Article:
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Bifurcation: Yes, No, and Maybe

When it comes to this hot-button issue, the game’s leading figures don’t just disagree, they trifurcate

This article appeared in the Spring 2013 issue of LINKS.

by David Dusek

Sparked by the heated debate over the banning of anchored putting strokes, bifurcation—the establishment of different rules for championship play and amateur play—has been a hot topic this season. With different interests to protect, and different motivations at heart, it’s not surprising that many of golf’s biggest names and most influential personalities don’t see eye to eye.

To help clarify who thinks what, we’ve polled the BPGs (Big People in Golf). The opinions that follow—some for bifurcation, some against, and a few in the middle— were gathered by direct interview as well as from other sources.

Joe Beditz PRESIDENT & CEO, National Golf Foundation
“We have bifurcation in practice already.  The vast majority of golfers are not competitive golfers, and we know that what grows commitment to the game is people having more fun. That’s for sure.  And if they have more fun, they prioritize golf in their life, all of a sudden they find the time, they find the money, they play more, they spend more. I don’t think, personally, it would hurt or hinder growth but we do need to make golf more fun...If that’s part of the equation, then I’m all for it.”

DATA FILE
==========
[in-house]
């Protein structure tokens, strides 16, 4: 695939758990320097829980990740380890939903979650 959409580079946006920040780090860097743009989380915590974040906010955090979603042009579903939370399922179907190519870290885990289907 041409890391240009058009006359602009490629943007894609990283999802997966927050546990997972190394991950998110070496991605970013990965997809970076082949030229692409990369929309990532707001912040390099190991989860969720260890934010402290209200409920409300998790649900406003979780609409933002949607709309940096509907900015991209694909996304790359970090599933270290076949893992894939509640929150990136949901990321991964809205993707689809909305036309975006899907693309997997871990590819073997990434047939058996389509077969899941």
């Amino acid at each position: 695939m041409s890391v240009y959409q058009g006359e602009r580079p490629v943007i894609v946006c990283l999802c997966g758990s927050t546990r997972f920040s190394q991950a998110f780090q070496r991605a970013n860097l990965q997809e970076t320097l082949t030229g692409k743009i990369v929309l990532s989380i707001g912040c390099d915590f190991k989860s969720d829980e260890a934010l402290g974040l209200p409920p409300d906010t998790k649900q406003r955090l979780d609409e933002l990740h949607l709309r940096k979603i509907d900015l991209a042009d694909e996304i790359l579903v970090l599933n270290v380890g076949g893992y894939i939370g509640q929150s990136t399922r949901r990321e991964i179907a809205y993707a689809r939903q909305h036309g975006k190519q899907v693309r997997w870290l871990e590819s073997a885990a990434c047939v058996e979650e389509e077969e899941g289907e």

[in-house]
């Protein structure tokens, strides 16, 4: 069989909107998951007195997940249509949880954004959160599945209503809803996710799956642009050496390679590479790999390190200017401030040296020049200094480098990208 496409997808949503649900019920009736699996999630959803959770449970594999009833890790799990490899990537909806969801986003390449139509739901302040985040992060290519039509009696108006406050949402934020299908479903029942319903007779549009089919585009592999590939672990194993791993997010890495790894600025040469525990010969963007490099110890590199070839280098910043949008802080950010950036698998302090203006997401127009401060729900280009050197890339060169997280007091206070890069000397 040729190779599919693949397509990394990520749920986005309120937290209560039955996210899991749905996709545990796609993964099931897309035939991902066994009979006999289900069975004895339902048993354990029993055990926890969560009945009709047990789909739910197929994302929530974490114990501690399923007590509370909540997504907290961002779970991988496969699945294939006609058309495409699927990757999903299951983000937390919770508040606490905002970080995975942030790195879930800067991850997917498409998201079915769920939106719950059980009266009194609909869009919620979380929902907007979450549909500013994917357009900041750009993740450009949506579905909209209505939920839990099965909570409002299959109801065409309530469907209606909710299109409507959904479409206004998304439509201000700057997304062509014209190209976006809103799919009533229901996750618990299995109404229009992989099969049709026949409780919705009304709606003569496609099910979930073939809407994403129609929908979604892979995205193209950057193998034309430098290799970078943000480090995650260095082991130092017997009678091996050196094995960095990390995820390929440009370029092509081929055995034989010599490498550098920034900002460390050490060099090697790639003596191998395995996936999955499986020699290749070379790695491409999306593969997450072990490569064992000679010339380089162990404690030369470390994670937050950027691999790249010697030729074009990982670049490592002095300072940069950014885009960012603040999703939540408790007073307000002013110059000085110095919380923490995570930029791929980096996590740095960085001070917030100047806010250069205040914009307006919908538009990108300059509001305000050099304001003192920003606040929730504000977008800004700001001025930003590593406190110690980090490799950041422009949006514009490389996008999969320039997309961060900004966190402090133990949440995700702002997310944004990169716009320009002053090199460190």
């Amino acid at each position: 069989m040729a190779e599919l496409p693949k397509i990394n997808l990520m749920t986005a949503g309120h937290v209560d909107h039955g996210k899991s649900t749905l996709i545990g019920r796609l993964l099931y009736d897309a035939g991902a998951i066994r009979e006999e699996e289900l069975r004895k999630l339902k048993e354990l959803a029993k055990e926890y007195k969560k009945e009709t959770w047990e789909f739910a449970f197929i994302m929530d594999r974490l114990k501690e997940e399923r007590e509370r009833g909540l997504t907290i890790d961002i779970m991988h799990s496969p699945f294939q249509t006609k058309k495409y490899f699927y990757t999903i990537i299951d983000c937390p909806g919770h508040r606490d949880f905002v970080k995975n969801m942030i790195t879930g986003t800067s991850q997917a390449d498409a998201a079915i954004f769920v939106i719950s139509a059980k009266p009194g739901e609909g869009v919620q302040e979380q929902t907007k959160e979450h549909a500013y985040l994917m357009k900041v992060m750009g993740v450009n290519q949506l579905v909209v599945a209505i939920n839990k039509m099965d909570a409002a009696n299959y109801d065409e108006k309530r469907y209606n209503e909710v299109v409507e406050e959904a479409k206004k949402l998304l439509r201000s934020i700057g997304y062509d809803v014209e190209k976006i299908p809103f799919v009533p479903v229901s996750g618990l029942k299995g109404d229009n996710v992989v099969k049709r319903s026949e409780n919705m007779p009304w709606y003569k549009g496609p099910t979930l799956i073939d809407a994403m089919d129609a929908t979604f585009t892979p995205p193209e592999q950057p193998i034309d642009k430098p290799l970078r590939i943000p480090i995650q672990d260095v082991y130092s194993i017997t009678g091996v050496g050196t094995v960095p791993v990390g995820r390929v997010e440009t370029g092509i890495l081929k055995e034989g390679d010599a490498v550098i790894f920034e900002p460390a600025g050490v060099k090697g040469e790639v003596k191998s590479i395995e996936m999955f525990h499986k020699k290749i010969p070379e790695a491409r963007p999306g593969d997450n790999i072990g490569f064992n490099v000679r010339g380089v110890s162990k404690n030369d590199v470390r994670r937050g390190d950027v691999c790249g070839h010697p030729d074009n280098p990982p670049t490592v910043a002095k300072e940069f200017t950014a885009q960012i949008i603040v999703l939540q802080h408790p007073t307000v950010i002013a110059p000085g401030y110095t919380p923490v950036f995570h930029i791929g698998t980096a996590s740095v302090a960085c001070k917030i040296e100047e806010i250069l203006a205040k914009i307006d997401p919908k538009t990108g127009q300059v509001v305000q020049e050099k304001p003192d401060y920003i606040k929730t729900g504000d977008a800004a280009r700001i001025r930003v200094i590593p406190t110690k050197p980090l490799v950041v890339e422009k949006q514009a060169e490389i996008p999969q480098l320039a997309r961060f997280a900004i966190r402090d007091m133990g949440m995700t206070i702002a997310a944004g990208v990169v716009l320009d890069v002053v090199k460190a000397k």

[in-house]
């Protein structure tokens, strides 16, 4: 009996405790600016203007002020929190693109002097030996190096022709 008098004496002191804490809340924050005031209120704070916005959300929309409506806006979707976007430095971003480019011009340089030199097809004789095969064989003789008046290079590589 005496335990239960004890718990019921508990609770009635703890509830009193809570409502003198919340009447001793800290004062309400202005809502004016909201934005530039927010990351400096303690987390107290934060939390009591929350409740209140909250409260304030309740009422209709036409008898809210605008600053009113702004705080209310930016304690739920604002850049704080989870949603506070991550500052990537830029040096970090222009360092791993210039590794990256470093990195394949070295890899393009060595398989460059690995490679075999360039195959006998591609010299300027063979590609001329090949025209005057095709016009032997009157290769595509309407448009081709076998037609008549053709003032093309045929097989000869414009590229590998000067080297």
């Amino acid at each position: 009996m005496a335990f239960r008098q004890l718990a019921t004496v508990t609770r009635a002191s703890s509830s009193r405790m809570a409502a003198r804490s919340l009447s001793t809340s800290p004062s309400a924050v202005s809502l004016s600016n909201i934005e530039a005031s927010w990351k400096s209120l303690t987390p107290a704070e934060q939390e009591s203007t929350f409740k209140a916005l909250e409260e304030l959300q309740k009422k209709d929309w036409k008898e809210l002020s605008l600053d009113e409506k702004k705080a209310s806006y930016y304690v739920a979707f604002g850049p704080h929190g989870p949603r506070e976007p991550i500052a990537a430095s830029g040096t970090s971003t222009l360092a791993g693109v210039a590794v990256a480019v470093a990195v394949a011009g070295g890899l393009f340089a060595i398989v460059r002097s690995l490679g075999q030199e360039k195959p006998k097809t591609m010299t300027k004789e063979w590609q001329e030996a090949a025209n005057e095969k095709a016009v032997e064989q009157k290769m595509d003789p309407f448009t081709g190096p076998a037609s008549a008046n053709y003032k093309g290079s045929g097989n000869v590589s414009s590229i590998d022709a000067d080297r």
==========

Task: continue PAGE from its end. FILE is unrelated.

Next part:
Ted Bishop PRESIDENT, PGA OF AMERICA
“Maybe we are at a point where we need to consider what impact bifurcation would have and if that’s an answer or a potential answer to this situation, so that we can avoid some sticky issues like we are currently involved in with banning a long putter and anchoring or even some of the issues that possibly come up in the future.”

Brandel Chamblee GOLF CHANNEL COMMENTATOR
“People say the best thing about golf is it’s governed by one set of rules. That’s an opinion, that’s not a fact. I promise you, nobody quits golf because two different sets of rules govern it. But lots of people will come to the game because they are allowed to play with equipment that makes it more fun.”

Mike Davis EXECUTIVE DIRECTOR, USGA
“For those who think we should bifurcate, I’m telling you, you haven’t thought through the ramifications. Once you open Pandora’s box, it will forever change the game. We are steadfast on this one. People who want to bifurcate don’t understand what they’re asking.”